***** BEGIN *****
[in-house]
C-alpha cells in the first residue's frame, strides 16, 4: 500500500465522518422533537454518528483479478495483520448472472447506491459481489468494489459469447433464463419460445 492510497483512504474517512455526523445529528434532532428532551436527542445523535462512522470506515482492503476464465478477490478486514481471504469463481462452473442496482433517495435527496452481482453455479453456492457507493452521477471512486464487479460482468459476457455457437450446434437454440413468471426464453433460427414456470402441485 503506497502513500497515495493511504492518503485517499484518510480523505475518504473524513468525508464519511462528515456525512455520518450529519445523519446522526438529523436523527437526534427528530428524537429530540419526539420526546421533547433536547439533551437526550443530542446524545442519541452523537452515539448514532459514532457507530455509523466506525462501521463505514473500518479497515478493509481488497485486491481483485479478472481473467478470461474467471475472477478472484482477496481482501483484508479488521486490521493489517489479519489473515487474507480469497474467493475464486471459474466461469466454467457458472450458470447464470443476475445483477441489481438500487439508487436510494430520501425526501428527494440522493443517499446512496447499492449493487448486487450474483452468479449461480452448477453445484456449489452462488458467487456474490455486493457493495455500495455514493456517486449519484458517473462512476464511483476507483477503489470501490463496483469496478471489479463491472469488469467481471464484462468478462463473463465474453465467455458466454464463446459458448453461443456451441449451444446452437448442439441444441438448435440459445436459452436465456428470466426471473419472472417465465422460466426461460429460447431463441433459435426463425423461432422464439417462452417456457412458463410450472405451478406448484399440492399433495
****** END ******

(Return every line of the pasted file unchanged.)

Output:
[in-house]
C-alpha cells in the first residue's frame, strides 16, 4: 500500500465522518422533537454518528483479478495483520448472472447506491459481489468494489459469447433464463419460445 492510497483512504474517512455526523445529528434532532428532551436527542445523535462512522470506515482492503476464465478477490478486514481471504469463481462452473442496482433517495435527496452481482453455479453456492457507493452521477471512486464487479460482468459476457455457437450446434437454440413468471426464453433460427414456470402441485 503506497502513500497515495493511504492518503485517499484518510480523505475518504473524513468525508464519511462528515456525512455520518450529519445523519446522526438529523436523527437526534427528530428524537429530540419526539420526546421533547433536547439533551437526550443530542446524545442519541452523537452515539448514532459514532457507530455509523466506525462501521463505514473500518479497515478493509481488497485486491481483485479478472481473467478470461474467471475472477478472484482477496481482501483484508479488521486490521493489517489479519489473515487474507480469497474467493475464486471459474466461469466454467457458472450458470447464470443476475445483477441489481438500487439508487436510494430520501425526501428527494440522493443517499446512496447499492449493487448486487450474483452468479449461480452448477453445484456449489452462488458467487456474490455486493457493495455500495455514493456517486449519484458517473462512476464511483476507483477503489470501490463496483469496478471489479463491472469488469467481471464484462468478462463473463465474453465467455458466454464463446459458448453461443456451441449451444446452437448442439441444441438448435440459445436459452436465456428470466426471473419472472417465465422460466426461460429460447431463441433459435426463425423461432422464439417462452417456457412458463410450472405451478406448484399440492399433495